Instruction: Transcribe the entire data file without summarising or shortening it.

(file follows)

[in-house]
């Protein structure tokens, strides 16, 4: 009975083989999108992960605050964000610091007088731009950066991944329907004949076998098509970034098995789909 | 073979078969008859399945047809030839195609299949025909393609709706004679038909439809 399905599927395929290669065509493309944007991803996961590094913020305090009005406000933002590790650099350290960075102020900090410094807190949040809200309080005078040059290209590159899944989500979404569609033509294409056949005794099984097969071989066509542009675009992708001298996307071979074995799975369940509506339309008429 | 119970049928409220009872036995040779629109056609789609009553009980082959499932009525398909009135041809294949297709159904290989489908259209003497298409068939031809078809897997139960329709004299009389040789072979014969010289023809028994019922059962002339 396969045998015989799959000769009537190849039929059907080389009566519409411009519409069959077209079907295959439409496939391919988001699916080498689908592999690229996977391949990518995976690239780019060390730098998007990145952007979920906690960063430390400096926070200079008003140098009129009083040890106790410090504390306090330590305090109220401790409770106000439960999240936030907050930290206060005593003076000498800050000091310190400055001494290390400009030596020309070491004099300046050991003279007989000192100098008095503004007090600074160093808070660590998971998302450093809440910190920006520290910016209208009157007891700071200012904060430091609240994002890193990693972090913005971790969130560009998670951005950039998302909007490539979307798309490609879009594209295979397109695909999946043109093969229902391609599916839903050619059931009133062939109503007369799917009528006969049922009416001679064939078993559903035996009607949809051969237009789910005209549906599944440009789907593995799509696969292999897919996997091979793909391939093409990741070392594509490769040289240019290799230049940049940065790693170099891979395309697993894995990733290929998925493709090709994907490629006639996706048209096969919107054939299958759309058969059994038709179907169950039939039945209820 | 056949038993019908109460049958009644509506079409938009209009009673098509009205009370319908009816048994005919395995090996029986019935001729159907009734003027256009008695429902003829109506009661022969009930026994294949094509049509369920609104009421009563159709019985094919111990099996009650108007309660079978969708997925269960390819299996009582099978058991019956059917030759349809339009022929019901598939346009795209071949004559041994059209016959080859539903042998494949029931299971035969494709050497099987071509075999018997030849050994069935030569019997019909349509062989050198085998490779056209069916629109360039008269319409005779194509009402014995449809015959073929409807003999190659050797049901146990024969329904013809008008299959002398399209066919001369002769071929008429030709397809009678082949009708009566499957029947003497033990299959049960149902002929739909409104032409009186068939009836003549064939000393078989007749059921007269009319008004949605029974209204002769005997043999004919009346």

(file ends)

[in-house]
């Protein structure tokens, strides 16, 4: 009975083989999108992960605050964000610091007088731009950066991944329907004949076998098509970034098995789909 | 073979078969008859399945047809030839195609299949025909393609709706004679038909439809 399905599927395929290669065509493309944007991803996961590094913020305090009005406000933002590790650099350290960075102020900090410094807190949040809200309080005078040059290209590159899944989500979404569609033509294409056949005794099984097969071989066509542009675009992708001298996307071979074995799975369940509506339309008429 | 119970049928409220009872036995040779629109056609789609009553009980082959499932009525398909009135041809294949297709159904290989489908259209003497298409068939031809078809897997139960329709004299009389040789072979014969010289023809028994019922059962002339 396969045998015989799959000769009537190849039929059907080389009566519409411009519409069959077209079907295959439409496939391919988001699916080498689908592999690229996977391949990518995976690239780019060390730098998007990145952007979920906690960063430390400096926070200079008003140098009129009083040890106790410090504390306090330590305090109220401790409770106000439960999240936030907050930290206060005593003076000498800050000091310190400055001494290390400009030596020309070491004099300046050991003279007989000192100098008095503004007090600074160093808070660590998971998302450093809440910190920006520290910016209208009157007891700071200012904060430091609240994002890193990693972090913005971790969130560009998670951005950039998302909007490539979307798309490609879009594209295979397109695909999946043109093969229902391609599916839903050619059931009133062939109503007369799917009528006969049922009416001679064939078993559903035996009607949809051969237009789910005209549906599944440009789907593995799509696969292999897919996997091979793909391939093409990741070392594509490769040289240019290799230049940049940065790693170099891979395309697993894995990733290929998925493709090709994907490629006639996706048209096969919107054939299958759309058969059994038709179907169950039939039945209820 | 056949038993019908109460049958009644509506079409938009209009009673098509009205009370319908009816048994005919395995090996029986019935001729159907009734003027256009008695429902003829109506009661022969009930026994294949094509049509369920609104009421009563159709019985094919111990099996009650108007309660079978969708997925269960390819299996009582099978058991019956059917030759349809339009022929019901598939346009795209071949004559041994059209016959080859539903042998494949029931299971035969494709050497099987071509075999018997030849050994069935030569019997019909349509062989050198085998490779056209069916629109360039008269319409005779194509009402014995449809015959073929409807003999190659050797049901146990024969329904013809008008299959002398399209066919001369002769071929008429030709397809009678082949009708009566499957029947003497033990299959049960149902002929739909409104032409009186068939009836003549064939000393078989007749059921007269009319008004949605029974209204002769005997043999004919009346």